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post #8 of Old 08-29-2004
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splicing wire

We worried about changing our wire/rope halyards to all line too. Are the sheaves, sized for wire, too tight a turn for the new techno wonderstuff? It appears that wire needs a bigger radius than what''s now available. This is therefore a nonissue.

Are the old sheaves going to chew up your expensive new halyards because of rough edges caused by the steel wire abrading the softer aluminum or composite sheaves? Do they abrade the rope part of your current wire/rope halyards? Get some sandpaper and smooth them down. Two sheets at $0.75 each : $1.50.

Is your new halyard going to jam in the sheave because it''s been designed with a wide part for the line to run in and a narrower slot for the wire to ride on. As Sasha V suggests, get a new line of sufficient diameter to be comfortable to hold, and it won''t slip into the tighter slot.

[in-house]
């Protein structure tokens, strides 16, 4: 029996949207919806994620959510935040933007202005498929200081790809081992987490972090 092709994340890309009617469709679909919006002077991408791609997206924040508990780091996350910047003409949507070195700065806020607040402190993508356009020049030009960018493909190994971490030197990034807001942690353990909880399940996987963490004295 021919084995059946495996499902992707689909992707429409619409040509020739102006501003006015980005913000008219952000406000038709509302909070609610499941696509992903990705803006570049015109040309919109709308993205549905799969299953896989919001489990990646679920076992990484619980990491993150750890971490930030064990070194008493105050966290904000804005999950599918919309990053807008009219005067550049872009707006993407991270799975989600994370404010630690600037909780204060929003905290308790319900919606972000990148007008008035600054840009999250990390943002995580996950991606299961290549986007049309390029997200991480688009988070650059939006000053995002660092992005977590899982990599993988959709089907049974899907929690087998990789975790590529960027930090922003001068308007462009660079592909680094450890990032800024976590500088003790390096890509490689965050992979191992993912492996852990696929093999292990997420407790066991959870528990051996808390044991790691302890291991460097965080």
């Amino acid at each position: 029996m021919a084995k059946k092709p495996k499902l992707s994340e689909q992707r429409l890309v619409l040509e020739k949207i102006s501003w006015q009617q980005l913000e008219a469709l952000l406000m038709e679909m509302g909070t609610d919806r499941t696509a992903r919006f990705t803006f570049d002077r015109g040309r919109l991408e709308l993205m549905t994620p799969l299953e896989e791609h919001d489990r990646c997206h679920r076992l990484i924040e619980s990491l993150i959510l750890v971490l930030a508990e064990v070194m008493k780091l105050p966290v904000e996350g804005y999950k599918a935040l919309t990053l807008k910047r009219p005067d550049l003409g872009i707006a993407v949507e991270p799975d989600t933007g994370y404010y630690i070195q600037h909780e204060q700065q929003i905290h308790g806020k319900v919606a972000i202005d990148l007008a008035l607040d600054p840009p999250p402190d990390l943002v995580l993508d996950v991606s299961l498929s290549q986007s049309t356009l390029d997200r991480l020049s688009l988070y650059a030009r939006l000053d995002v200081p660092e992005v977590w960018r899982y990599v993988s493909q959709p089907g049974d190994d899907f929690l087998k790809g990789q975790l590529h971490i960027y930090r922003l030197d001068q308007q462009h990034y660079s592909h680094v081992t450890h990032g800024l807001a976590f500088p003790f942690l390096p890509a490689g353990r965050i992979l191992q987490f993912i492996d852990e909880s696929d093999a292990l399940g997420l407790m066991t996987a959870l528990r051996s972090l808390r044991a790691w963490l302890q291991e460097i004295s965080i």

We changed out our wire/rope spinnaker halyards to all line five seasons ago. The meathooks were getting excessive, and we learned that an all-line halyard would actually stretch LESS than wire. A single strand of some of the stuff available, say 10 to 12mm, is strong enough to lift a 10 ton keelboat. We were concerned about all the above issues, but have not had ANY of the problems described. We''ve examined our halyards carefully at the end of each season, and the only problem seems to be the sun fading the color on the exposed parts.

The best idea might be to simply use all line and examine the halyard and sheave at the end of the season when you pull the mast. If the sheave should be changed, you''ll be able to tell. If not, you''ve saved $20 for a new sheave, and perhaps $150 for a wire/rope splice. Of course, there are the purist restorers who want everything to be "period", but they sail with reel winches for their all-wire main halyards and have an orthopedist on retainer for when the brake is released with the handle in.
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